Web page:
Is Fauci right pandemic exposed ‘undeniable effects of racism’?
- Dr. Anthony Fauci is the leading immunologist for the White House, and has served as the director of the National Institute of Allergy and Infectious Diseases since 1984.
- As of Saturday, May 22, 2021, there have been 33.8 million coronavirus cases in the United States, with over 603 thousand reported deaths.
- There are currently three COVID vaccines: Pfizer - BioNTech, Moderna, and Johnson & Johnson. Both Pfizer and Moderna are mRNA vaccines and require two doses, while Johnson & Johnson is a viral vector vaccine in one dose.
- During a graduation ceremony for Emory University on May 16, 2021, Dr. Fauci said, “Covid-19 has shown a bright light on our own society’s failings. Almost all [comorbidities] relate to the social determinants of health dating back to disadvantageous conditions that some people of color find themselves in from birth regarding the availability of an adequate diet, access to health care and the undeniable effects of racism in our society.”
- According to Mayo Clinic via M.D. William F. Marshall III, research shows that people of color are more affected by coronavirus. Hospitalization rates of Black, Hispanic or Latino people were “4.7 times” the rate of White people. They are commonly known to have underlying health issues, like Type 2 Diabetes, which increases the risk of COVID-19.
As Fauci said in his comments at an Emory University graduation ceremony, 'society's failings' have caused a system of 'social determinants of health,' leading to 'disadvantageous conditions that some people of color find themselves in from birth.' The COVID Tracking Project's data shows that COVID-19 has disproportionately affected communities of color and that, 'Nationwide, Black people have died at 1.4 times the rate of white people.' This is far from the only source showing such data. A recent article in The Harvard Gazette says that 'researchers at Harvard and elsewhere' have found that 'the disparity is a result of interrelated circumstances' in the living environments of the 'economically disadvantaged and minority populations,' which is a symptom of systemic racism.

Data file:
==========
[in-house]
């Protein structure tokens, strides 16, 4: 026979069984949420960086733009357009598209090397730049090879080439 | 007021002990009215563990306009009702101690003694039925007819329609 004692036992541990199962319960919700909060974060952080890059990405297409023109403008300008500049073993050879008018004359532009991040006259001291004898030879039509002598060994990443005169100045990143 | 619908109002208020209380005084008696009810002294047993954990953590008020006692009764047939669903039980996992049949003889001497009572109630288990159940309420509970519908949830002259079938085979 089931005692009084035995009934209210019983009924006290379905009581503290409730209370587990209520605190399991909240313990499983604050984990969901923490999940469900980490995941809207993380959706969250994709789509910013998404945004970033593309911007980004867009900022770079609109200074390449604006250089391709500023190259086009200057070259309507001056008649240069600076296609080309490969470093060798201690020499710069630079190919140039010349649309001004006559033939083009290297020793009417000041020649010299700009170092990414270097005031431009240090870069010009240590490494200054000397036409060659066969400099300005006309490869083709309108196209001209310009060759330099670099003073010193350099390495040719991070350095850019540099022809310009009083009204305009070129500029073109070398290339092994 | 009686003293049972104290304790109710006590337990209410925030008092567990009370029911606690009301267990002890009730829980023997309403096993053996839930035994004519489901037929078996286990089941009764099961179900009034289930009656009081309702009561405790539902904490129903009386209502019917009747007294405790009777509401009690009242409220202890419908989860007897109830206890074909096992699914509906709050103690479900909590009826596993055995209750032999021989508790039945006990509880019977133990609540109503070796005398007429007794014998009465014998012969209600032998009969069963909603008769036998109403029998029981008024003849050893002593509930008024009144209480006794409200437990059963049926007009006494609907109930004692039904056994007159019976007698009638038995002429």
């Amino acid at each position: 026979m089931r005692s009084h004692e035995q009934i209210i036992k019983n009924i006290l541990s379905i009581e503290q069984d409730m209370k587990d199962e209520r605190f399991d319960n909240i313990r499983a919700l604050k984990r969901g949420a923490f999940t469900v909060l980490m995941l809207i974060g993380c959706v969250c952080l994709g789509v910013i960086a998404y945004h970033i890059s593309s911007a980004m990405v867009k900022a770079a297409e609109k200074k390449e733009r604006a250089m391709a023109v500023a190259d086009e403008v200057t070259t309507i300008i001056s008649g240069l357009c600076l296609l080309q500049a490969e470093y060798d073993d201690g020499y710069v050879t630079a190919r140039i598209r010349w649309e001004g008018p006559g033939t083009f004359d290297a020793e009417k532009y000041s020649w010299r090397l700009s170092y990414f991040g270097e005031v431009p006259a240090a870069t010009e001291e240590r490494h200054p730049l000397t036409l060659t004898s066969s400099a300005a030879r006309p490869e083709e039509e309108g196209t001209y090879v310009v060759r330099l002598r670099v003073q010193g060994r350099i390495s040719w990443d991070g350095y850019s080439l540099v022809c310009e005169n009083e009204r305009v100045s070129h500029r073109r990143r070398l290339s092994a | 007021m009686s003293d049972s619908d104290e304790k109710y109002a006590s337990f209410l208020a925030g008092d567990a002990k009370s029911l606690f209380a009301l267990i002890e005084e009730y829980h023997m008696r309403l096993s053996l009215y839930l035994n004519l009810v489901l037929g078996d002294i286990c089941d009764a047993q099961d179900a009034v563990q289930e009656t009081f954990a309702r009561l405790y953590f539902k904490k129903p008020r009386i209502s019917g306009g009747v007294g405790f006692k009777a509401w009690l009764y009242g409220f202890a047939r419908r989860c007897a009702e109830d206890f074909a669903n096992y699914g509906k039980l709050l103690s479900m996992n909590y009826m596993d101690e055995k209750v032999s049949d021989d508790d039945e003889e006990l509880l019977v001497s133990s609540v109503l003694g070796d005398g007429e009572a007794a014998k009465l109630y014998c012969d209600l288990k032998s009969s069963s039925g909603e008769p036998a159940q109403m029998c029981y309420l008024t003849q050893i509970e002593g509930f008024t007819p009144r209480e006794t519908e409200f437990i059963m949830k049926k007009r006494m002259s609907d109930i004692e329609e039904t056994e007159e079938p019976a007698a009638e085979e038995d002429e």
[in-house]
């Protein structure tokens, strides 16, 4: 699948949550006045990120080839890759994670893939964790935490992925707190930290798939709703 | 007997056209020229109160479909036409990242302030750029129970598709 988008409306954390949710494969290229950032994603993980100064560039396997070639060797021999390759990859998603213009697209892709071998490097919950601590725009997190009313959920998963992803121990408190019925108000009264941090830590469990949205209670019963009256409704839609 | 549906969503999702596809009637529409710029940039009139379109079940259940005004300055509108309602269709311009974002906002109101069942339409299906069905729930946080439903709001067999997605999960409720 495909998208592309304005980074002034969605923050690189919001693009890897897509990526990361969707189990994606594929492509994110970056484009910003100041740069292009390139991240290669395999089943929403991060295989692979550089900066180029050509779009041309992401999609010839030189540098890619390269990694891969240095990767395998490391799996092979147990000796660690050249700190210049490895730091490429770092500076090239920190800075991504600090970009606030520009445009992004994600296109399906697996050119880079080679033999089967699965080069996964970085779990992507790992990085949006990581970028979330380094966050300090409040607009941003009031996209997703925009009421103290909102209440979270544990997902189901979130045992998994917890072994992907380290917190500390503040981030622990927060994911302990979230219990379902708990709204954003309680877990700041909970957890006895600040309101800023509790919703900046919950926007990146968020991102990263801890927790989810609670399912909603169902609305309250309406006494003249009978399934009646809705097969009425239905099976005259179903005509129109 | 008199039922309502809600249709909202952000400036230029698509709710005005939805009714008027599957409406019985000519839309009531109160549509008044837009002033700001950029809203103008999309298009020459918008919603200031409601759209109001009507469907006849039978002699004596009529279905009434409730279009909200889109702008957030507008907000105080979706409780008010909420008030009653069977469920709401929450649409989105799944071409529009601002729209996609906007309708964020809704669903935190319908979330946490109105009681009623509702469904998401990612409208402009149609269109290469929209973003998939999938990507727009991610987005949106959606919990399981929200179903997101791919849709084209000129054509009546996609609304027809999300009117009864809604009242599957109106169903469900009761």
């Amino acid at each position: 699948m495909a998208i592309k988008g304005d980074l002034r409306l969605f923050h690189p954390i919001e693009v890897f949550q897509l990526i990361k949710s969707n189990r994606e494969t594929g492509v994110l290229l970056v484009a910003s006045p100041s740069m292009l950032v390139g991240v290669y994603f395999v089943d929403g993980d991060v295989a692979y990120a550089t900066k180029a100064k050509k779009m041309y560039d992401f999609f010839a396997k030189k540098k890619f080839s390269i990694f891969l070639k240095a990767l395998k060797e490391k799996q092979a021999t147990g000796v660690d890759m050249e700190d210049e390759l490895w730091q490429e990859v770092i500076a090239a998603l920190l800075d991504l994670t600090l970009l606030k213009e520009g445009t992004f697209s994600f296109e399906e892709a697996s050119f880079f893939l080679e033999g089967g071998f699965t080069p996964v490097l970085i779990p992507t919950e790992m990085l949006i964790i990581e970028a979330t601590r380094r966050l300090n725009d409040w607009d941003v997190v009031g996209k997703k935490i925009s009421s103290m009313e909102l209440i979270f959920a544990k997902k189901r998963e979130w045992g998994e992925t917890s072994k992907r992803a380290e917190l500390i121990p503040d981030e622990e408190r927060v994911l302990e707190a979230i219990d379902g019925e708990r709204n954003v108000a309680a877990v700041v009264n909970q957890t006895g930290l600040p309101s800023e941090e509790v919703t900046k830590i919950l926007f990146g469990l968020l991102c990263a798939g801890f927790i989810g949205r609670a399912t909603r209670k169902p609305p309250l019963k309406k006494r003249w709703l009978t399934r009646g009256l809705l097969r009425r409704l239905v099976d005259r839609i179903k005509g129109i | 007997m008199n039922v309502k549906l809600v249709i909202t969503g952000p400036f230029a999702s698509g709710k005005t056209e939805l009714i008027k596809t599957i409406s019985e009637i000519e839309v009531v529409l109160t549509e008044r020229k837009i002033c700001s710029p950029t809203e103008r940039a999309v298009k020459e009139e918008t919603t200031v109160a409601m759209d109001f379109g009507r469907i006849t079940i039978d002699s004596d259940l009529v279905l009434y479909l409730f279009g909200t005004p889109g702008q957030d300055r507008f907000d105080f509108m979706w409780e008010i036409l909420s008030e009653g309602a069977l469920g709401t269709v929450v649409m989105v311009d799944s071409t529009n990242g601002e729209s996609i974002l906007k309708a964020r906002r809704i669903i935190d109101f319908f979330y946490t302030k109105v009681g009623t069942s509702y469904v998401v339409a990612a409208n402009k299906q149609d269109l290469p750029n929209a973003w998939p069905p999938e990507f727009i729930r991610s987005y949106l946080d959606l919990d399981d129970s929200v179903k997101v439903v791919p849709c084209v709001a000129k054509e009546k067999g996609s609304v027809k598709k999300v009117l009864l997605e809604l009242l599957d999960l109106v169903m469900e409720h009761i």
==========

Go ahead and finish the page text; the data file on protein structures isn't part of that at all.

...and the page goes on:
It is important to understand that the term 'racism' in this context is not referring simply to the attitudes or actions of individuals, although those can certainly play a role. Systemic racism is a sociological concept that was developed as a 'way of explaining, within the social sciences and humanities, the significance of race and racism both historically and in today's world.' As described by Dr. Nicki Lisa Cole on ThoughtCo., 'it is premised on the research-supported claim' that racism has historically been 'embedded in all social institutions, structures, and social relations within our society.' The pandemic has exposed and exacerbated social and economic issues everywhere, and there is no denying the data. Likewise, it is hard to ignore the racial disparities present in our system, and the question of racism here is just a matter of recognizing that.
Dr. Fauci is wrong to suggest racism has anything to do with COVID; viruses don't choose their hosts based on the color of their skin. Fauci addressed Emory University graduates while receiving the President's Medal when he unironically denounced 'the destruction of division.' Sadly, Fauci squandered an opportunity to quell fears about COVID's current threat level (that is, that it's very low—COVID-related hospitalizations have declined by more than 76% since January 21st). Instead, he shamefully poisoned the minds of the graduates and their families with baseless fears of a pernicious, racist virus.
Fauci knows that a person's vulnerability to COVID is not race-based; it's health-based. He cited specific conditions (such as comorbidities) to bolster his case that minorities have been disproportionately affected by COVID—obesity, diabetes, hypertension, chronic lung disease, etc. He conveniently failed to point out that all of these conditions are linked to poor nutritional and lifestyle choices, such as the high intake of low-quality, fried, processed foods, high in sugar, combined with alcohol consumption, cigarette smoking, and lack of exercise.
Rather than foment racial unrest, Fauci should have focused on the available outcome-based COVID data, which shows the only demographic relevant in considering COVID vulnerability is age-based (the elderly are far more likely to be adversely affected by COVID). It's irresponsible of Fauci, as the de facto public health spokesperson for the national response to COVID, to veer off into social commentary as a means of pandering to prevailing media narratives about systemic racism, etc., when it has absolutely no connection to COVID. Instead, he should have told his audience that COVID was a wake-up call to adopt a healthier lifestyle.